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The U.S. is objectively behind countries like Australia in digital banking "by whatever metric you choose," according to Stripe cofounder John Collison, but that head start may not last forever. 

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The U.S. is objectively behind countries like Australia in digital banking "by whatever metric you choose," according to Stripe cofounder John Collison, but that head start may not last forever. 

As president of a global payment company, in Sydney recently to launch the marketplace tool Stripe Connect, Collison was in a position to help me understand the digital divide between American and Australian banking.

Having lived in both countries, the difference feels striking. While I'd been paying landlords and sending friends dinner money online in Australia for years, suddenly in the U.S. in 2014, I found myself searching each month for a stamp and an envelope to mail off my housemates' rent cheques.

It's not all cheques and cash: America finally began rolling out chip cards and terminals widely in late 2015 — an innovation so traumatic it inspired a BuzzFeed post titled: "Credit Card Chips Are The Absolute Fucking Worst." In Australia, the world's largest user of contactless (tap-and-go) payments, many may be wondering what the fuss is about.

Stripe founders John Collison and Patrick Collison.

Stripe founders John Collison and Patrick Collison.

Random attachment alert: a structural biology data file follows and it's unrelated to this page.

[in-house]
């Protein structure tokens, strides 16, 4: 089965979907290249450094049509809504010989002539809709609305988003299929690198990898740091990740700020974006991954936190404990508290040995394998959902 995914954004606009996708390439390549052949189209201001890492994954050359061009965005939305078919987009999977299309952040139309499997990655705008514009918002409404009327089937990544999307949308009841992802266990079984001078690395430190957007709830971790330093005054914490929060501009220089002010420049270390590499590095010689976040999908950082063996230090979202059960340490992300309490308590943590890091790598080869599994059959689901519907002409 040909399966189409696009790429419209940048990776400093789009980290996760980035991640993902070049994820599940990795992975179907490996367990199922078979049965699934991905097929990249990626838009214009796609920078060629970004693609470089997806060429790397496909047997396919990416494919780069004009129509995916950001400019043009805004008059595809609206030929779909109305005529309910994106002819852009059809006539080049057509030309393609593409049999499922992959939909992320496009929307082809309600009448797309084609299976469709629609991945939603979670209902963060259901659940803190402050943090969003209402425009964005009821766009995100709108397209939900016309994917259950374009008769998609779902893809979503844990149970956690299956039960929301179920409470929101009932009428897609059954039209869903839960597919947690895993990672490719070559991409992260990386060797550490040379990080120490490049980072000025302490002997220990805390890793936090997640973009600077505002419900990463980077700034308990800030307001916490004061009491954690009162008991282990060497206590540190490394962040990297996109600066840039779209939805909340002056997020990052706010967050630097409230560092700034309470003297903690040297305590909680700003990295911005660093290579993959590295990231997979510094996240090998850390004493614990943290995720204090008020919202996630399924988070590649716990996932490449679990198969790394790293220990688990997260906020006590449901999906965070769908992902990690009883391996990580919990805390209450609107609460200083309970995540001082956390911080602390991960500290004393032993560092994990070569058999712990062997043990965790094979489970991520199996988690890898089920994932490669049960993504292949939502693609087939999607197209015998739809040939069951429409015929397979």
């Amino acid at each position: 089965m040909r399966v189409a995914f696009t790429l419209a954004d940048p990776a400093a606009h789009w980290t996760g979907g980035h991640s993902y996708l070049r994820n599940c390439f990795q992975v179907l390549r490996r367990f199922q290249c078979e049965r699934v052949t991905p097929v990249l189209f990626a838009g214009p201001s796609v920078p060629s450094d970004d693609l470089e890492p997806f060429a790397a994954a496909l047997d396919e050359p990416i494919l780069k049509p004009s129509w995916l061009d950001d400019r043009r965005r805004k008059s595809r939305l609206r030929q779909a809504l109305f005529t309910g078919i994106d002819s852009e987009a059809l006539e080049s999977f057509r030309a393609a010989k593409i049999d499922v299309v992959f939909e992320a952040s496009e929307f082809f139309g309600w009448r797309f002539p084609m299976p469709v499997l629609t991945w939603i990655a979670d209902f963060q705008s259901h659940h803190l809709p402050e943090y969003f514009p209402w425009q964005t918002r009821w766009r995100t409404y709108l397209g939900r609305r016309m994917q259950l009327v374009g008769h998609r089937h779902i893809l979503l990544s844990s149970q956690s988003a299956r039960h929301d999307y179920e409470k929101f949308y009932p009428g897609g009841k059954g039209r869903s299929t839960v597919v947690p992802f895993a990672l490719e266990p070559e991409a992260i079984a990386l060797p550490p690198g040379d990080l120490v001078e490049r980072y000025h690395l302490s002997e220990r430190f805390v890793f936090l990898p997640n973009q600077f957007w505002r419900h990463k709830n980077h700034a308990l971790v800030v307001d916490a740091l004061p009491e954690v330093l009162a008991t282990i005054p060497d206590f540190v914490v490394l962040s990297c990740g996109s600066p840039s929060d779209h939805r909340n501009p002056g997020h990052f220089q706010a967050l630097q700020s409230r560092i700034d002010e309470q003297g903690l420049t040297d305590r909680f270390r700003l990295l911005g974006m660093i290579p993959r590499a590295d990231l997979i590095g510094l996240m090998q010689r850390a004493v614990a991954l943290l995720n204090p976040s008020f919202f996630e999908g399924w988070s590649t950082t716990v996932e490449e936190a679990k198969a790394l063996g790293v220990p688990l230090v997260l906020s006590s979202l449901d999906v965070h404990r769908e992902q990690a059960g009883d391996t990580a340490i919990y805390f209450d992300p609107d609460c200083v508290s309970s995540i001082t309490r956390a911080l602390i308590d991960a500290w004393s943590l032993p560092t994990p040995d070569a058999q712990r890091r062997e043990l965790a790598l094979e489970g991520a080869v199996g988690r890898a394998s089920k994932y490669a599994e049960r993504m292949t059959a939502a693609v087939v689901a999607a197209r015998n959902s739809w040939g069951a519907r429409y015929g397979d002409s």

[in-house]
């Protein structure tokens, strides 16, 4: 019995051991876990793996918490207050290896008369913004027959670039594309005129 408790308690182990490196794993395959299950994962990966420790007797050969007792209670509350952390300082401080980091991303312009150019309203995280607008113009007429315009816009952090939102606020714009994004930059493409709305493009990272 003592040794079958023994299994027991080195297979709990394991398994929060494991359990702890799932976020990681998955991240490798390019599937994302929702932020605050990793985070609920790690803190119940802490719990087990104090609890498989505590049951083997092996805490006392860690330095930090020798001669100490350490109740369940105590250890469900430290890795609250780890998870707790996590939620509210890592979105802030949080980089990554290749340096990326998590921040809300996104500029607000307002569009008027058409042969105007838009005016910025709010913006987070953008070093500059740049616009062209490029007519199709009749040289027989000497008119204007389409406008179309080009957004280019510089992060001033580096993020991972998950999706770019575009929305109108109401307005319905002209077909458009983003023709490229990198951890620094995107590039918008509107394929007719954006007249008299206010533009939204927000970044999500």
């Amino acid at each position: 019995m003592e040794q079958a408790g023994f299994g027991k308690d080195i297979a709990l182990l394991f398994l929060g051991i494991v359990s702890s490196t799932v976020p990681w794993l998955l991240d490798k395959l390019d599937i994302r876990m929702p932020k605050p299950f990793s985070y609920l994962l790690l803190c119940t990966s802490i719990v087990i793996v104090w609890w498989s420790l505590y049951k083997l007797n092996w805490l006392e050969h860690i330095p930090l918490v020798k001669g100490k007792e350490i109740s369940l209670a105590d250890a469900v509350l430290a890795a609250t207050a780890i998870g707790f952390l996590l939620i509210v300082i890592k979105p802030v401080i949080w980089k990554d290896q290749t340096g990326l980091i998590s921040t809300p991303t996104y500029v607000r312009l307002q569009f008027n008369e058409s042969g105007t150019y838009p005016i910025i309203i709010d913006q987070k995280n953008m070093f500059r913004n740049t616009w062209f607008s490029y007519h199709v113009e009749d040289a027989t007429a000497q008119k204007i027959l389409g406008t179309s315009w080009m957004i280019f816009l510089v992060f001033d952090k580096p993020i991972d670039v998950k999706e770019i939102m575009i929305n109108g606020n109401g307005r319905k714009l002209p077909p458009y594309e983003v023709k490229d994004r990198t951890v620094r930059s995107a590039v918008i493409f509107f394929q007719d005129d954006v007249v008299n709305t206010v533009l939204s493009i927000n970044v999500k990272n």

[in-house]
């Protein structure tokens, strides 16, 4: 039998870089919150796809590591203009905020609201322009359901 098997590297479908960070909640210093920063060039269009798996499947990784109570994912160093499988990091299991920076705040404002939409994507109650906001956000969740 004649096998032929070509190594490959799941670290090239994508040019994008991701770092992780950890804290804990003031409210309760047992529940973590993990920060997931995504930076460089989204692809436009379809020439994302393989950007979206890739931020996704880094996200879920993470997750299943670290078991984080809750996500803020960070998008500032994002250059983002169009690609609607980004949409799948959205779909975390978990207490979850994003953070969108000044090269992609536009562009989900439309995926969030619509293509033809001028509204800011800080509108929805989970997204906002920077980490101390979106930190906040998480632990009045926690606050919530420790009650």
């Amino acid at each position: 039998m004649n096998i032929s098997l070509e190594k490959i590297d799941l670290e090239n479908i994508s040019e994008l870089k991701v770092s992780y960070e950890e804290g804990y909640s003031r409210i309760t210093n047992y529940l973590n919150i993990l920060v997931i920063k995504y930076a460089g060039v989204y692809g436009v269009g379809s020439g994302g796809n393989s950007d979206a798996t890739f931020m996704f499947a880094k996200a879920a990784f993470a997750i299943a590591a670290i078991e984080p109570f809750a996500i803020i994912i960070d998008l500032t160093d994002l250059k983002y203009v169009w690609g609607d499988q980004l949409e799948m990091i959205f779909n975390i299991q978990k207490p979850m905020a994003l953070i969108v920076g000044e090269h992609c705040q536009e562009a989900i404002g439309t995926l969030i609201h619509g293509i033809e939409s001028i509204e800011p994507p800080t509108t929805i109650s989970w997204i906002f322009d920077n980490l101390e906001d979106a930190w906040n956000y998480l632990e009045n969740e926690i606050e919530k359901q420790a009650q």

Image: Stripe

Collison suggested two main culprits for the digital banking discrepancy: First up, the curse of the early adopter. 

"The U.S. started modernising and computerising its banking much before most other countries," he explained. "Those [mainframe] computers worked pretty well and they're good enough, and so the result is, we're still running on those mainframes, which is ridiculous."

Other countries have been able to learn from and surpass the U.S., and even make Australia look like it's caught in the payment past. Cash transfers are being digitised mobile-first in countries like Kenya, which has the M-PESA network allowing money to be transferred via SMS. 

"Because they don't have these legacy systems to deal with, they can obviously design something for the new world," Collison said.

The other possible cause, pointedly in contrast to Australia's situation, is the highly fragmented banking market in the U.S. 

"Everyone banks with banks like the 'First State Bank of Omaha' ... and here you have the big four," he said, referring to the National Australia Bank, Commonwealth Bank, ANZ and Westpac, which together are said to account for an incredible 80 percent of the Australian market.

According to the Federal Deposit Insurance Corporation, there are at least 6,016 banking institutions in the U.S. That's a lot of bodies to pull kicking and screaming into a digital network at once. 

This is not to downplay the mangled rollout of chip cards in the U.S., which has been widely acknowledged to be a mess. 

Unlike Australia, which uses contactless payments, or chip and pin typically for items over A$100, the U.S. opted for chip and signature despite it being less secure. As Ian Kar reported in Quartz, that may have been part of an attempt by the U.S. to save money, but lack of education has also plagued the transition.

"Payment experts have been openly complaining about the lack of education on how and when customers should use chip cards," Kar wrote. "The Aite Group notes in a report from June 2014 that banks and retailers in Australia ran full-page newspaper ads explaining the benefits of chip cards and how to use them when the country added EMV."